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FIELD POLL - Big early leads for Prop 86 Cigarette Taxes, Prop 87 Alternative Energy, Prop 83 Sex Offenders

By Mark DiCamillo and Mervin Field

August 2, 2006

Voters in this year's general election will face a long list of statewide ballot propositions, many of which are expected to generate considerable interest and debate.

Among them are five initiatives that early press accounts have indicated will be getting the greatest attention and campaign advertising efforts. In its most recent survey, The Field Poll tested the early preferences of likely voters toward these initiatives, and following are the results:

- Proposition 86, the cigarette tax initiative, starts with an early two to one lead, 63% to 32%.

- Proposition 87, the alternative energy and oil tax initiative, is currently favored by a five to three margin (52% to 31%).

- There is even stronger support (76% Yes and 11% No) for Proposition 83, the so-called Jessica's Law, sex offender punishment initiative.

- A plurality of voters (46%) is also backing Proposition 90, the eminent domain laws initiative, while 31% are opposed.

- Voter sentiment about Proposition 85, the parental notification of teen abortion initiative, is about evenly divided, with 44% on the Yes side and 45% on the No side.

Prop. 86, the cigarette tax initiative, supported two to one

Prior to posing a summary description of Prop. 86, the poll asked voters whether they had seen or heard anything about the initiative. About one in four likely voters (26%) reported some prior awareness.

All voters, regardless of any prior awareness of Prop. 86, were then read the official ballot summary describing the initiative and asked how they would vote if the election were being held today. By a two to one majority (63% to 32%), likely voters in the survey are lining up on the Yes side.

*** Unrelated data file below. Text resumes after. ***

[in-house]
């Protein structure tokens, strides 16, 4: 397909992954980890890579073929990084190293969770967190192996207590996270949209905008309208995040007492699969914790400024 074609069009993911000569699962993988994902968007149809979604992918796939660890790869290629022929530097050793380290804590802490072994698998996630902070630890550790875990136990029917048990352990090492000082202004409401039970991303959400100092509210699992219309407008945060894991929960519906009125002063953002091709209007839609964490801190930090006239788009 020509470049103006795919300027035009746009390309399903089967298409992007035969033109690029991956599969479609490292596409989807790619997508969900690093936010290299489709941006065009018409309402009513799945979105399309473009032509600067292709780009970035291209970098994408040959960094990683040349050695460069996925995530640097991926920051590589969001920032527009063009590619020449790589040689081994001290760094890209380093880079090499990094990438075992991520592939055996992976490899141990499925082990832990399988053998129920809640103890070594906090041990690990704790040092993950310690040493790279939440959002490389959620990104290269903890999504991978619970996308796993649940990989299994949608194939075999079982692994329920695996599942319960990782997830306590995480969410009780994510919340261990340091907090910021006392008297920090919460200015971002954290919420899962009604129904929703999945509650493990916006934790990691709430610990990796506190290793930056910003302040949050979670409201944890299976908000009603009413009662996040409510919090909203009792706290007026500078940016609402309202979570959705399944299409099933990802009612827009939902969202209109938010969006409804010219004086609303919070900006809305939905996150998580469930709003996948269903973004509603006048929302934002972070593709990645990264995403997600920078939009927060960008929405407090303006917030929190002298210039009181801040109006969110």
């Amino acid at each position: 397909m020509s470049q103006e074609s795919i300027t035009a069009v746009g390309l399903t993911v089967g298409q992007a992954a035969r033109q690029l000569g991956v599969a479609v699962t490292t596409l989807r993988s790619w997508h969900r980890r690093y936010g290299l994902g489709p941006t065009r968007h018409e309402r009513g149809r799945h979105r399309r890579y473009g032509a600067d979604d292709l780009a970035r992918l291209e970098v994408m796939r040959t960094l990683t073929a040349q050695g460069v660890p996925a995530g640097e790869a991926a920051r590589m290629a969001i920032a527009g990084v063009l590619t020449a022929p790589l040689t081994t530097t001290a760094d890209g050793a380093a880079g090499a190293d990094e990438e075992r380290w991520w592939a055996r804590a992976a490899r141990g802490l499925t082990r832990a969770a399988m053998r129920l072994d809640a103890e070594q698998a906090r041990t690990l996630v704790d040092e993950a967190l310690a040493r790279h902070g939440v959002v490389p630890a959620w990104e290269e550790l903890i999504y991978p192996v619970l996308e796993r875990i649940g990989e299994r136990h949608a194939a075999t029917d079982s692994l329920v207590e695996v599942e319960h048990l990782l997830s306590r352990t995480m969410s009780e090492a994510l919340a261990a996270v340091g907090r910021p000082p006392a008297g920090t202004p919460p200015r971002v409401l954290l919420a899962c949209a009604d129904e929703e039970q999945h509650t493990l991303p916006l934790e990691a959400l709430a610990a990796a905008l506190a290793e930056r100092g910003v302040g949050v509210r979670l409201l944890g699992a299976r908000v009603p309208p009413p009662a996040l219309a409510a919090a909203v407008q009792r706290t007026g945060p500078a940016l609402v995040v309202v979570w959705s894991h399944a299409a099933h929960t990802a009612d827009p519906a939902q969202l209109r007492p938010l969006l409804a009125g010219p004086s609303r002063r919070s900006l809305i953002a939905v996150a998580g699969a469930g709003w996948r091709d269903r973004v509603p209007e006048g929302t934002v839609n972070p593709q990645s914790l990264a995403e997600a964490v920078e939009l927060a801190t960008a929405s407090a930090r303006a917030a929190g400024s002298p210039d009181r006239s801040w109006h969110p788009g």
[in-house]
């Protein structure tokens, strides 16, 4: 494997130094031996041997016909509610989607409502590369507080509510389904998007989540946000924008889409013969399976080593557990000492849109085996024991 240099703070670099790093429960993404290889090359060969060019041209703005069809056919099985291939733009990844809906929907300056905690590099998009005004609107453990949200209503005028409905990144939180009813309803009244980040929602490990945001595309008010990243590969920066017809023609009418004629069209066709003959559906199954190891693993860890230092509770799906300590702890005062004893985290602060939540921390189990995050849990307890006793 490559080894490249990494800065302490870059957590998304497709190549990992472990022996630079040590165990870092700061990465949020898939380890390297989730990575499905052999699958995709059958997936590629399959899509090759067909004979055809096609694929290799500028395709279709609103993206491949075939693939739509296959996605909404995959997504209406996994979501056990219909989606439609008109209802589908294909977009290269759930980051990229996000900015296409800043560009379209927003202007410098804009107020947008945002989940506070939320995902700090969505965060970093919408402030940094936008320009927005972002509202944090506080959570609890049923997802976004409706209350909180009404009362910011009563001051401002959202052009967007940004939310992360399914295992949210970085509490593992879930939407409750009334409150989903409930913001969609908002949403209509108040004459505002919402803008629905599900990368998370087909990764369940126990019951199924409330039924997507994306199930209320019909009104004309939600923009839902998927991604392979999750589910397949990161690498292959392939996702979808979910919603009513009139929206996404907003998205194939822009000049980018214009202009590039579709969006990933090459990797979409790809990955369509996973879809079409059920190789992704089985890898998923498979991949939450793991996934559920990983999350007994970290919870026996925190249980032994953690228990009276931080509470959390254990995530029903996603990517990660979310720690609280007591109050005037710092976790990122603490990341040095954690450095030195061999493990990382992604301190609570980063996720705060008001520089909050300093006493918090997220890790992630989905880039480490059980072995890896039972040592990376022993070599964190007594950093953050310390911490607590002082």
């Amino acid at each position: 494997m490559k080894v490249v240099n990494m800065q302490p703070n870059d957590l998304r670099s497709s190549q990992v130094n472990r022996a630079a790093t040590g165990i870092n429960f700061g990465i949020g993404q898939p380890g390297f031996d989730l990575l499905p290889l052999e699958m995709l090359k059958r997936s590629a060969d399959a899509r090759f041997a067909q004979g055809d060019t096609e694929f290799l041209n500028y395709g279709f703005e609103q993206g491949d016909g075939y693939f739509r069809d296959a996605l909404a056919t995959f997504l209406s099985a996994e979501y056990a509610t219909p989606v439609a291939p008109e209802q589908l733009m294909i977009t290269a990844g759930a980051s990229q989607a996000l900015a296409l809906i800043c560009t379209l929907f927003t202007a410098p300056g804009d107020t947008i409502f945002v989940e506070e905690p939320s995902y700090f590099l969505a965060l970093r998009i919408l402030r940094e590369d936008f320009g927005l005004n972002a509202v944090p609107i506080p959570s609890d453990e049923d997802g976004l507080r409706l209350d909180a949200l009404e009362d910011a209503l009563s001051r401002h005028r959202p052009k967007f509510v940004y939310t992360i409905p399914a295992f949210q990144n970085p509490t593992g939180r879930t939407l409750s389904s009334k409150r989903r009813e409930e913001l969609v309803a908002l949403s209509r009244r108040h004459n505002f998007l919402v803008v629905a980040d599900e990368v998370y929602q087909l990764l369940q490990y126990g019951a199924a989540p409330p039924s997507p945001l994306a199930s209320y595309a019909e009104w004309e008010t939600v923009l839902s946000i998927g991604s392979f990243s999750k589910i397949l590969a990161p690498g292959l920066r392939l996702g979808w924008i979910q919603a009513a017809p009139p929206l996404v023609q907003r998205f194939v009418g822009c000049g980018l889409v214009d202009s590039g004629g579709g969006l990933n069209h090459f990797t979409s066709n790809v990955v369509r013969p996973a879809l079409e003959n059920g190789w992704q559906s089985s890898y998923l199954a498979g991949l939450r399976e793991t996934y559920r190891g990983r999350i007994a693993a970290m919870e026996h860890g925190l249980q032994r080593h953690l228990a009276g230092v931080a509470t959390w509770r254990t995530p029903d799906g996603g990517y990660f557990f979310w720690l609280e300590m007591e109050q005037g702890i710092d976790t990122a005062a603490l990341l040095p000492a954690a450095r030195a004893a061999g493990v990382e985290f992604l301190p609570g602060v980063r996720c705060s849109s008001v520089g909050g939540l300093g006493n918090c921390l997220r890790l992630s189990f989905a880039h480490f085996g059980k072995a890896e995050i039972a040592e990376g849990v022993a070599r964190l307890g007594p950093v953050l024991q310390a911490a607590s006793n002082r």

Democrats and liberals are strongly supporting the initiative, while Republicans, non-partisans and conservatives are in favor, but by somewhat smaller margins.

While males support Prop. 86 about four to three (56% to 41%), women are backing the initiative by a greater than three to one margin (71% to 22%). Similarly, while white non-Hispanics favor Prop. 86 by about a five to three margin, larger proportions of ethnic voters, and especially Latinos, are on the Yes side.

Current tobacco smokers, who represent 12% of the likely voters in this survey, oppose the measure 72% to 23%. On the other hand, former smokers, who account for another 32% of the likely electorate, are currently favoring it by a 53% to 39% margin. Voters who have never smoked are the most supportive of the initiative and are endorsing it four to one (76% to 19%).

Proposition 85, the parental notification of teen abortion initiative, divides the voting public

A majority of voters (52%) say they are familiar with Prop. 85, the parental notification of teen abortion initiative. The relatively high awareness of this initiative most likely relates to the fact that voters were previously asked to decide on this issue just last year in the November special election.